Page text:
Policing with Communities in Fragile and Conflict Affected States
17th February 2016
The European Union Police Services Training(EUPST II) programme together with Strategic Expertise International (SEI), the Scottish Institute for Policing Research(SIPR), Police Scotland and theStabilisation Unit (UK) delivered a five-day course entitled Policing with Communities in Fragile and Conflict Affected States. The course was aimed at serving police officers who are deployed in or have firm intentions to deploy to international policing missions with the European Union, the United Nations, the African Union or other multilateral international organisations.
It took take place at St Leonard's Hall, University of Edinburgh, Scotland, between Sunday 17th and Friday 22nd January 2016.
The Delegates at the Scottish Police College, with EUPST Observers and Course Directors
The overall objective of the 'Policing with Communities Course' was to increase participant knowledge of the connected issues and build the capabilities, understanding and skills required for effectively policing with different communities. In particular it considered both policing with diverse, minority and vulnerable communities during international missions in fragile and conflict affected states and the need for a variety of contributors to be able to interoperate.
The course is aimed at serving police
officers who are deployed in or have firm
intentions to deploy to international policing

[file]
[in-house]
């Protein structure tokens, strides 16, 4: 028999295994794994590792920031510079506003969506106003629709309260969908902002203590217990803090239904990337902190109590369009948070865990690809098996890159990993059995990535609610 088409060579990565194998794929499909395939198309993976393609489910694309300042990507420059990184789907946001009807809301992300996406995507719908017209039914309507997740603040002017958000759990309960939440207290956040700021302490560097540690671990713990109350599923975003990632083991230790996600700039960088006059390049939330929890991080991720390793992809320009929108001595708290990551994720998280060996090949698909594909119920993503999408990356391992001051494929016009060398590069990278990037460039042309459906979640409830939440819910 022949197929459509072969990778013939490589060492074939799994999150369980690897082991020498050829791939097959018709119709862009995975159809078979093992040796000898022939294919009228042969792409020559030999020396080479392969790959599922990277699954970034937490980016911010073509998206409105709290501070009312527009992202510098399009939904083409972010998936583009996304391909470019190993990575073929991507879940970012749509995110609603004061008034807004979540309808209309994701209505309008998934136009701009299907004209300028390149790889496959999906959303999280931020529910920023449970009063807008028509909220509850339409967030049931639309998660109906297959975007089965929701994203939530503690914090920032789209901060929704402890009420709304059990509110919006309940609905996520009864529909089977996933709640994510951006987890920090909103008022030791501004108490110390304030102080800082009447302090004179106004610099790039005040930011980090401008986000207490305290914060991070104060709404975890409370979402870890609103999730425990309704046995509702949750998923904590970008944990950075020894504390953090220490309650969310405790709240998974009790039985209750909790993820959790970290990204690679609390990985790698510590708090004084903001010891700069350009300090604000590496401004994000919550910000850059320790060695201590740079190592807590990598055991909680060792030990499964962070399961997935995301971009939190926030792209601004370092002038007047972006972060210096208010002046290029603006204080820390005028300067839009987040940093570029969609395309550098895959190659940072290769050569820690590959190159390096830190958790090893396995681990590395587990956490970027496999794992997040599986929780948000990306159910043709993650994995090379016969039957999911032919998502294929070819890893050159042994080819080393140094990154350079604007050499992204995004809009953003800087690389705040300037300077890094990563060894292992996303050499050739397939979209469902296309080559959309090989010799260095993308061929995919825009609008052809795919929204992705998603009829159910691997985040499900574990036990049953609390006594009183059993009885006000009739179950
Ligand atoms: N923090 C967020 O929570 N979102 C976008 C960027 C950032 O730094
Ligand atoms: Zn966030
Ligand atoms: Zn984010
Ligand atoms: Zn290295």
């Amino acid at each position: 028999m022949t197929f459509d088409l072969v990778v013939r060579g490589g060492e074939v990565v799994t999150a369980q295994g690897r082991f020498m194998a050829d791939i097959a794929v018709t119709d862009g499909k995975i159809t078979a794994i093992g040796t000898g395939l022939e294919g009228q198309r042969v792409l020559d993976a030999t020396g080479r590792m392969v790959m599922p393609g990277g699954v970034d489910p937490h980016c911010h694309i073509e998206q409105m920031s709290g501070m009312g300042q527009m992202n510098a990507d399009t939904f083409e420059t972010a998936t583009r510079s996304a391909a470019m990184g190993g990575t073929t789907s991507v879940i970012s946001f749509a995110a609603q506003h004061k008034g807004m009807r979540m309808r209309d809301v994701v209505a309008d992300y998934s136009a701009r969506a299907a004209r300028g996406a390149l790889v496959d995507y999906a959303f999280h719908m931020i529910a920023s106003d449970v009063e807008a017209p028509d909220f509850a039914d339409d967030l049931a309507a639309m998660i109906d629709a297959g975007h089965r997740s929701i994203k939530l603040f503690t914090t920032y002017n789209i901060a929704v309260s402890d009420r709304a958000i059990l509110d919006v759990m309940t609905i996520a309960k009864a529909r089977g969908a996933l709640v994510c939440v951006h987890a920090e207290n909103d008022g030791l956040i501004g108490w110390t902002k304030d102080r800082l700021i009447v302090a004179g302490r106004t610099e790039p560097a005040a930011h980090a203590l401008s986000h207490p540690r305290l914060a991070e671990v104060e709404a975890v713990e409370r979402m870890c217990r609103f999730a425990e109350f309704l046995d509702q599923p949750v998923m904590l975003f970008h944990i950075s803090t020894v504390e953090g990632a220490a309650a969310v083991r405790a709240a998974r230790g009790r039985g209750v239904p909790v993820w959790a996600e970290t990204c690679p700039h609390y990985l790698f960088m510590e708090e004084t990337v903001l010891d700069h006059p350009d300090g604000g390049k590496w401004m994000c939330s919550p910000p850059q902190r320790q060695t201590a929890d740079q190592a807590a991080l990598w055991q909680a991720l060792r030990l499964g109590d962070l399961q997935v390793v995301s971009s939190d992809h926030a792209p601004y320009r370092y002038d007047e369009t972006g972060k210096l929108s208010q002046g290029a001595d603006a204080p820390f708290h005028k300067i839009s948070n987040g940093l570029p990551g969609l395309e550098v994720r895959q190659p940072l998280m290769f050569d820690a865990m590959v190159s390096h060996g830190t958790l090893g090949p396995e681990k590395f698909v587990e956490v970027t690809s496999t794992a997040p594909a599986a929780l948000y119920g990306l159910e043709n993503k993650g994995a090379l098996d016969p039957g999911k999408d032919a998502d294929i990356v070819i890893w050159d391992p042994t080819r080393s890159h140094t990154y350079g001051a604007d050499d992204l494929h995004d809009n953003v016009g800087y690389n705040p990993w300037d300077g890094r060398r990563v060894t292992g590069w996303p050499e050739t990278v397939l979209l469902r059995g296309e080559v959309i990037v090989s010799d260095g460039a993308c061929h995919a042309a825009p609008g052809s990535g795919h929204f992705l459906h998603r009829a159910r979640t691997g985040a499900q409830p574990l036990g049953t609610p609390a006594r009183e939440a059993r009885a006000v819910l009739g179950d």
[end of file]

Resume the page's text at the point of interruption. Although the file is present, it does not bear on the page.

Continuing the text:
missions with the European Union, the
United Nations, the African Union or other
multilateral international organisations.
COURSE CONTENT/CONVENORS AND SPEAKERS
The Course considered practical and theoretical elements from a range of UK and international approaches to and methods of policing diverse communities, as well as drawing on the skills and experiences of course participants.
The Course introduced two specific case studies drawn from recent international missions. These case studies were led by UK personnel with current international experience and consider inter alias; lessons identified; the approaches required to meet differing community needs, including vulnerable and minority communities; challenges/practices in relation to state and non-state approaches to 'policing'; working within politically corrupt environments and collaboration with other stakeholders (e.g. host governments, international donors, NGO's and military).
The 'Policing with Communities' course conveners and speakers were drawn from academic and operational backgrounds bridging the academic/practitioner divide. They shared their expertise, experiences and lessons whilst providing mentoring support to participants throughout the Course.
KEY LEARNING OUTCOMES
By the end of the Course the participants had developed a shared understanding of:
- current challenges / good practice and the diversity of approaches around policing with communities particularly within fragile and conflict affected states;
- how 'policing with communities' approaches fit within wider policing policies, including anti-terrorism, anti-corruption and organised crime;
- the politics of policing with communities and accountability mechanisms;
- key guiding principles for policing with communities within international police operations/missions;
- curriculum requirements for 'policing with communities' training; and
- recognition of the value of multi-disciplinary research in this field.
CONTACTS FOR INFORMATION
Course Director : Maureen Brown (email@example.com)